Nursing homes save millions using care improvement program, researcher finds
Aging adults living in nursing homes and relying on the care of others are often susceptible to a long list of medical problems. These problems are debilitating for the residents and cost facilities millions of dollars. In a new study, a University of Missouri researcher found that long-term care facilities in Missouri saved more than $6 million in the past three years after implementing a quality care improvement program. Savings for the facilities were more than 10 times the program costs.
Marilyn Rantz, professor in the MU Sinclair School of Nursing completed a three-year analysis of the Quality Improvement Program of Missouri (QIPMO) and found significant improvements in overall care quality of residents in participating facilities. Last year, a total of 990 residents avoided developing clinical problems, including pressure ulcers, depression symptoms and weight loss, resulting in a total savings of $3.7 million statewide for facilities and health care providers in the state.
According to the U.S. Department of Health and Human Services, the primary goal of quality improvement plans is to improve nursing home care practices. In Missouri, QIPMO is a cooperative service of the Sinclair School of Nursing and the Missouri Department of Health and Senior Services; it was created to pair facilities with gerontological nurse experts. The nurses perform on-site visits to offer technical assistance, care-planning help and clinical consultations. One of the nurses' primary functions is to identify "best practices" for care procedures and make such information available throughout the state.
"Quality improvement is cost effective for everyone involved," Rantz said. "Focusing efforts to improve quality of care not only helps to improve that care and the positive outcomes for people, but it also saves the industry and facilities money."
In the study, Rantz found that the cost savings for each year exceeded the total program cost by more than $1 million. Statewide trends among residents included improvements in pain, fall reduction and pressure ulcer reduction, and fewer tube feedings and restraint reduction.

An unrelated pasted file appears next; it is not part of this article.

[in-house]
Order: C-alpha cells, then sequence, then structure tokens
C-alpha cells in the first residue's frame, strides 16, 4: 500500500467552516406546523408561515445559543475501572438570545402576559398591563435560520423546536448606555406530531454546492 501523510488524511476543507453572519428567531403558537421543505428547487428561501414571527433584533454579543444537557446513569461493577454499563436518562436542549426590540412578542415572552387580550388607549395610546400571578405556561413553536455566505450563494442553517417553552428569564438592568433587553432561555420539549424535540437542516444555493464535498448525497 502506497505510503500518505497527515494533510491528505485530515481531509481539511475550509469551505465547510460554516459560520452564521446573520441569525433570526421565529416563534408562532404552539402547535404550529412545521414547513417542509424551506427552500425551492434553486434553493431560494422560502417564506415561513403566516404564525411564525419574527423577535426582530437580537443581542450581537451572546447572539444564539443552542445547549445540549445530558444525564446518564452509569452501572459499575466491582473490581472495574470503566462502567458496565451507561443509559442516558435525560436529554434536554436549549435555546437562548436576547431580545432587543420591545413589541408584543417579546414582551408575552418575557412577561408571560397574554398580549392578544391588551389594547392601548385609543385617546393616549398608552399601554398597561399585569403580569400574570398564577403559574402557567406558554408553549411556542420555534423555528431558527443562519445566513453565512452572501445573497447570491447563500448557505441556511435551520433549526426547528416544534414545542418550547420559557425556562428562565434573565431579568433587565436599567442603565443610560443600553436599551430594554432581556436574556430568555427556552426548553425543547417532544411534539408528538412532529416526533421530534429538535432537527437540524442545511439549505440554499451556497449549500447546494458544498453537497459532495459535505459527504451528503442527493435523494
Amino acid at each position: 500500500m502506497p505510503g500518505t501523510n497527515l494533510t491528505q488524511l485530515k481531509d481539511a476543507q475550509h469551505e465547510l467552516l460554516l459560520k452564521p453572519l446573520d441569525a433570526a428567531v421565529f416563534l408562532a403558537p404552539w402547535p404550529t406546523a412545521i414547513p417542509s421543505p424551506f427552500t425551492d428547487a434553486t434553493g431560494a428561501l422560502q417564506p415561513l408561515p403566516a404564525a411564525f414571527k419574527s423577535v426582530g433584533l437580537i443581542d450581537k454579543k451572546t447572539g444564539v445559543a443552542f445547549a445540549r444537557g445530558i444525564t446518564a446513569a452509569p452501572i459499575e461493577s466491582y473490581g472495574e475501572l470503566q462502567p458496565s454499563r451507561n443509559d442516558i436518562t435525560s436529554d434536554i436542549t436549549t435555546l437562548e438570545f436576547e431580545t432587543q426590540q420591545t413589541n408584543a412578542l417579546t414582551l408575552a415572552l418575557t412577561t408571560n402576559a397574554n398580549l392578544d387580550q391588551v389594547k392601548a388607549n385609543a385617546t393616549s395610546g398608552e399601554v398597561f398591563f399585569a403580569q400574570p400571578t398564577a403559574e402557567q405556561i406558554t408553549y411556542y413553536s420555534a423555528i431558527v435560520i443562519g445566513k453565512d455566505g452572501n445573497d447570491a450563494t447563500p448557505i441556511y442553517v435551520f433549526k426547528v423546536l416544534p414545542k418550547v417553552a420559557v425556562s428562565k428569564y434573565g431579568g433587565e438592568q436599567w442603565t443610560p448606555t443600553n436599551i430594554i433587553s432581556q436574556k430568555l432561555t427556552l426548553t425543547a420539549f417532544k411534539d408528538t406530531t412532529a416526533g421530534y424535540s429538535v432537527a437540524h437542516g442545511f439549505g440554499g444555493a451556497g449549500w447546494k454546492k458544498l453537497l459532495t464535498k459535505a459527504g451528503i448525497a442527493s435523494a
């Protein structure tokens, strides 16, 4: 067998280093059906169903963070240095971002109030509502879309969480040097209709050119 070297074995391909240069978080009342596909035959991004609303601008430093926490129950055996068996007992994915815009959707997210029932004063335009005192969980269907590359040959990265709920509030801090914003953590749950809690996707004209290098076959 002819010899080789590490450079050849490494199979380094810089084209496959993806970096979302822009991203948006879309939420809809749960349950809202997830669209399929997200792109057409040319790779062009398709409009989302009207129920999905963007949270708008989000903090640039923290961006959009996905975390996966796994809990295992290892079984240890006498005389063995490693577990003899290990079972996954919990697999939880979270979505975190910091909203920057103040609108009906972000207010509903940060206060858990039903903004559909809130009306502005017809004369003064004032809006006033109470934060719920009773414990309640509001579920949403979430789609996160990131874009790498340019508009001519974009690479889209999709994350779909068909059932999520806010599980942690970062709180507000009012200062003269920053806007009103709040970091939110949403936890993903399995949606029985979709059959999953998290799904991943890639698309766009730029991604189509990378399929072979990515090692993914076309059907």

QIPMO is funded through Missouri's Nursing Facility Quality of Care Fund, which is generated from care facilities paying taxes according to the number of beds in their facilities. The cost per facility to use the program was less than $3 per bed.
"The impact on improving the quality of care by expert gerontological nurses consulting in nursing homes is significant in addition to the cost savings for the facilities and health care system in general," Rantz said. "The role of these nurses should be embraced by state agencies, nursing home providers and consumers as an ongoing strategy to continuously improve the quality of nursing home care."
The program works with a range of facilities in the state, including those that already embrace quality improvement and those that need help with care issues. Throughout 2007-08, QIPMO nurses made 855 contacts with 246 different facilities in the state, and they made 417 site visits in 227 nursing facilities. Results showed that facilities who participated did improve, and costs of care problems were reduced.
"A criticism of QIPMO services in the past was that we might be working only with the best nursing facilities or places that wanted to improve," Rantz said. "But these three years, we focused on facilities identified as at risk for problems, not just ones that volunteered. In all instances, when we compared those using the service to those not using the service, we saw improvements."
More information: The study, "Helping Nursing Homes 'At risk' for Quality Problems: A Statewide Evaluation," was co-authored by several MU researchers and will be published in the July/August 2009 issue of Geriatric Nursing. For more information about QIPMO statistics, visit: www.nursinghomehelp.org/stats.html .